Houston — US railroads are facing roughly $5 billion in lost revenues as utility coal demand declines to roughly half the 2020 level in 2030, according to a report issued Wednesday by Moody's.
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BNSF Railway and Union Pacific have the greatest exposure to a decline in thermal coal demand due to their Powder River Basin franchises, while Canadian National and Kansas City Southern have the least exposure.
Moody's estimates coal's share in US power generation will drop to roughly 10% by 2030, down from roughly 20% in 2020, driven by the ongoing transition in the US to cheaper natural gas as well as increased renewables generation.
Through June, which is the most recent data available, Energy Information Administration data showed coal has accounted for 23.9% of US power generation this year compared with 27.4% for all of 2018.
Historically, coal has been the railroad's biggest commodity by freight group, making up 13% of volume last year, according to the Association of American Railroads.
Of the seven Class I railroads in the US and Canada, coal as a percent of revenue is greatest for CSX and BNSF, at 18.3% and 16.8%, respectively. Norfolk Southern registered 15.9%, while Union Pacific was at 12.5%. The figures are largely based on 2018 data, according to the report.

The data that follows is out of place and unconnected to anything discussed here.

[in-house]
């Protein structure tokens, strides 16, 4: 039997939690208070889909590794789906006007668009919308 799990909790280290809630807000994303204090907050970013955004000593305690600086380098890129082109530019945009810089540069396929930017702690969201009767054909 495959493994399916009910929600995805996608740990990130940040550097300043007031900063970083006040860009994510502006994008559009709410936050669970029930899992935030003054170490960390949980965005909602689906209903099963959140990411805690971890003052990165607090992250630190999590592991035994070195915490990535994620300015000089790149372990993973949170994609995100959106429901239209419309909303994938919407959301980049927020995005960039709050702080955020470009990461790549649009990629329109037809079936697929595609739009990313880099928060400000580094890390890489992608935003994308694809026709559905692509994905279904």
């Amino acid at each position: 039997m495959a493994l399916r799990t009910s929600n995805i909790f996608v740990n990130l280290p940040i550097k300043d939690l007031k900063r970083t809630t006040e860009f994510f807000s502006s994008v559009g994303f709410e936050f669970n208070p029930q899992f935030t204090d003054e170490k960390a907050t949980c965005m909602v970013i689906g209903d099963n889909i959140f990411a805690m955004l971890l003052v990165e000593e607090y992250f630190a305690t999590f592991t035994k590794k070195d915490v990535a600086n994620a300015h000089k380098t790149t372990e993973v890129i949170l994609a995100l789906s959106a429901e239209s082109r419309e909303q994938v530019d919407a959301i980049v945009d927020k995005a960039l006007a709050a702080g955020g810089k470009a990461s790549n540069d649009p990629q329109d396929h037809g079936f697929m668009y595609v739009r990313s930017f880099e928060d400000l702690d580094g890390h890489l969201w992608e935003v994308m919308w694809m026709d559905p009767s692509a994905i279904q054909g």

The report stated the railroads will become increasingly reliant on export coal, which can be a volatile source of demand, though the railroads have shown a willingness to temper that volatility with lower freight rates.
The Canadian railroads, Canadian Pacific and Canadian National, which also operates in the Illinois Basin, have the greatest exposure to exports, with their tonnage equaling 87% and 80%, respectively, of their annual coal revenues, according to the report.
Union Pacific has the least exposure to export coal markets, at 10% of their coal revenue, while BNSF's export exposure was listed as "limited."
US export volumes are largely governed by geography, as there are few export outlets in the western US, which is primarily served by UP and BNSF.
A growth in intermodal demand will cushion revenue losses, as will improving service levels. However, in the long term, railroads are at a risk of network underutilization. As coal demand declines, railroads would have to evaluate whether some parts of the coal network could be used for the shipment of other freight, or even sold or abandoned, the report said.
Coal train speeds might also slow down as a way to minimize rail maintenance, the report said.
-- Andrew Moore, firstname.lastname@example.org
-- Edited by Pankti Mehta, email@example.com
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